In terms of the obtained results, changes in genes associated with immune response may not be consistent with our assumptions. Our hypothesis, that vitamin C supplementation in a dose of 1000 mg/day will cause a decrease in proinflammatory and an increase in anti-inflammatory gene expression was not confirmed. First of all, no significant changes in gene expression of all studied genes were noted in the SUP group. Only in the CON group, CCL2 mRNA significantly decreased after the training period. This gene is not often investigated under exercising conditions, despite its important functions in inflammation. Overexpression of IL-6 and CCL2 could be a reason for the development of acute inflammation and inflammatory pain . The most common changes in the CCL2 expression in humans are indicated in peripheral blood mononuclear cells (PBMC) or leukocytes. According to Strömberg et al.  its expression in muscle cells was marginal. CCL2 mRNA and CCL2 protein are responsible for macrophage induction. It is well documented, that CCL2 released by astrocytes has an impact on cognitive dysfunction and brain inflammation [37, 38]. It means that a decrease in expression may have a positive impact on cognitive function and decrease brain inflammation. Thus, obtained results showed positive changes affected by training in those not supported by vitamin C supplementation.
In the literature there is data regarding the influence of vitamin C supplementation mainly on plasma CRP. Bianias et al.  reported that vitamin C supplementation is associated with a decrease in CRP in patients undergoing hemodialysis. Ellulu et al.  reported that vitamin C (500 mg twice daily) has potential effects in alleviating inflammatory status by reducing high-sensitivity C-reactive protein (hs-CRP) and IL-6in hypertensive and/or diabetic obese patients . Unfortunately, their research was conducted on sick people, for which vitamin C supplementation may have different effects than in healthy people, when subjected to effort. Results of ultramarathon runners showed that vitamin C caused an increase in CRP by reducing the secretion of cortisol . Our results (no changes in CRP mRNA in both groups) are consistent with the data published by Righi et al. . The authors observed no changes in CRP following single both of acute exercise.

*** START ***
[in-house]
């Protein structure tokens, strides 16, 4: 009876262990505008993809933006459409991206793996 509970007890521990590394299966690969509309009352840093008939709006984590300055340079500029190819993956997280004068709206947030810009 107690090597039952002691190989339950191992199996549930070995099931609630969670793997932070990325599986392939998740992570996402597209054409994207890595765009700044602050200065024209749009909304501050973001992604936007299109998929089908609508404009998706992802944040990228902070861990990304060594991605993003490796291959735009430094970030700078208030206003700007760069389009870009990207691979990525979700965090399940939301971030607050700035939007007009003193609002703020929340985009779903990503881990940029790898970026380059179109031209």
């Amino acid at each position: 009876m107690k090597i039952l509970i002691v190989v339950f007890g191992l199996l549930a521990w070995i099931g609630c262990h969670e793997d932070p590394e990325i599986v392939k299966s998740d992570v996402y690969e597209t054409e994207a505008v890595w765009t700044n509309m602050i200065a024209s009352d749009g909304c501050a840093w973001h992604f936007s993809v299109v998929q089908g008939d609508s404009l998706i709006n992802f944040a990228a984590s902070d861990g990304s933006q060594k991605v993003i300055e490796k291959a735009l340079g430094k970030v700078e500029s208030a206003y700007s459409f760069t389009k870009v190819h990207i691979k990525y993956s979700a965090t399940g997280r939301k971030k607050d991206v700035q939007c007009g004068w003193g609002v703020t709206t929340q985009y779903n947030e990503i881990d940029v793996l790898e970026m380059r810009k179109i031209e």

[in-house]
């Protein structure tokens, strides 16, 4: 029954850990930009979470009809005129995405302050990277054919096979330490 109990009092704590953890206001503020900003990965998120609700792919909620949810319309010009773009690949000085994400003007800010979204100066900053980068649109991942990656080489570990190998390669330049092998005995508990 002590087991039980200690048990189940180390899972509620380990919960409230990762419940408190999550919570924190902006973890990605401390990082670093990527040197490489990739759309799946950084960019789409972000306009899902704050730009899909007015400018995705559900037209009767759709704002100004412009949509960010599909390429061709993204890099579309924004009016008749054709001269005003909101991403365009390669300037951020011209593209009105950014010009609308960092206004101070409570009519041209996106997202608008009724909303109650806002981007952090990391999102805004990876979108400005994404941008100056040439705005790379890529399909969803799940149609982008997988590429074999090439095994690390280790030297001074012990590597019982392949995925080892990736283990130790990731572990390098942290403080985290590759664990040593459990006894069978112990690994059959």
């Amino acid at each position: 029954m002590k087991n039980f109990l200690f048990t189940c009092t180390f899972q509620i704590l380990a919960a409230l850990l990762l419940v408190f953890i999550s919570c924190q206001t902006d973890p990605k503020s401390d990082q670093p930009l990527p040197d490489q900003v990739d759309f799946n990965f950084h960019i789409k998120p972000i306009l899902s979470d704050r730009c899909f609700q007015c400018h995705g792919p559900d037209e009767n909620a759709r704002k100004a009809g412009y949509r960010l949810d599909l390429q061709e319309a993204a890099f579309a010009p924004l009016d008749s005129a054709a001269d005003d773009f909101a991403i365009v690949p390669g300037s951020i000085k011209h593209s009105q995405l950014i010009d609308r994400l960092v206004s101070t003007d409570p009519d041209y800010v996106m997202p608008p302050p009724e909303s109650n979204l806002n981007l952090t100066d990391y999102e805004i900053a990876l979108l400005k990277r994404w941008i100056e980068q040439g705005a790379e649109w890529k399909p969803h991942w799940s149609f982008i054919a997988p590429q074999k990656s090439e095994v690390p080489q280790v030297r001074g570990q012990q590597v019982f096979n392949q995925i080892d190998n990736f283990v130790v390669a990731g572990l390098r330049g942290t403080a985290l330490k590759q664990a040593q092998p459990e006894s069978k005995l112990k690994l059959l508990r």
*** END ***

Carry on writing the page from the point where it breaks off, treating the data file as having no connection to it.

It is well documented that changes in IL-1 caused by exercise are less than another in cytokines, e.g. IL-6. The available data shows that the increase in IL-1 is dependent on training load. Significant increase in this cytokine was observed after ultramarathon, but only in people supplemented by 1500 mg of vitamin C (at a dose of 500 mg of vitamin C there was no such effect). This increase was small in comparison to IL-6. No changes in IL-1 mRNA were observed in our study which confirms lower induction of this cytokine gene expression by effort and no effect of six weeks of 1000 mg/day vitamin C supplementation.
In both groups the same tendency to decrease in IL-6 mRNA was observed. Thus, this effect is mainly associated with training. Our results are compatible with data from other literature studying the influence of aerobic exercise on the modulation of the cytokine profile. Although available data is mainly associated with changes in inflammatory (IL-6 or IL-1) protein measurement in plasma or serum. According to ElKader and All Jiffri , significant decrease in IL-6 and increase in IL-10 was observed following 6 months of aerobic exercise in elderly subjects. Thus, 6 weeks of training may be too little to obtain significant differences.
Moreover, Canali et al.  suggested a small effect of vitamin C supplementation on gene expression, especially those associated with immune response. In the cited research the authors investigated changes in gene expression in five volunteers supplemented high dose of vitamin C (1 g/day) over 5 days. They suggested that vitamin C plays important role in the modulation of IL-10 mRNA during an inflammatory stimulus. We agree with these authors that in healthy, well nourished participants, supplementation of vitamin C is “buffered” within a homeostatic physiological equilibrium. However, tendency to increase IL-10 with a simultaneous decrease in IL-6 is important in terms of adaptation to training . This was clear in the supplemented group, however, 6 weeks of supplementation did not significantly influence this change.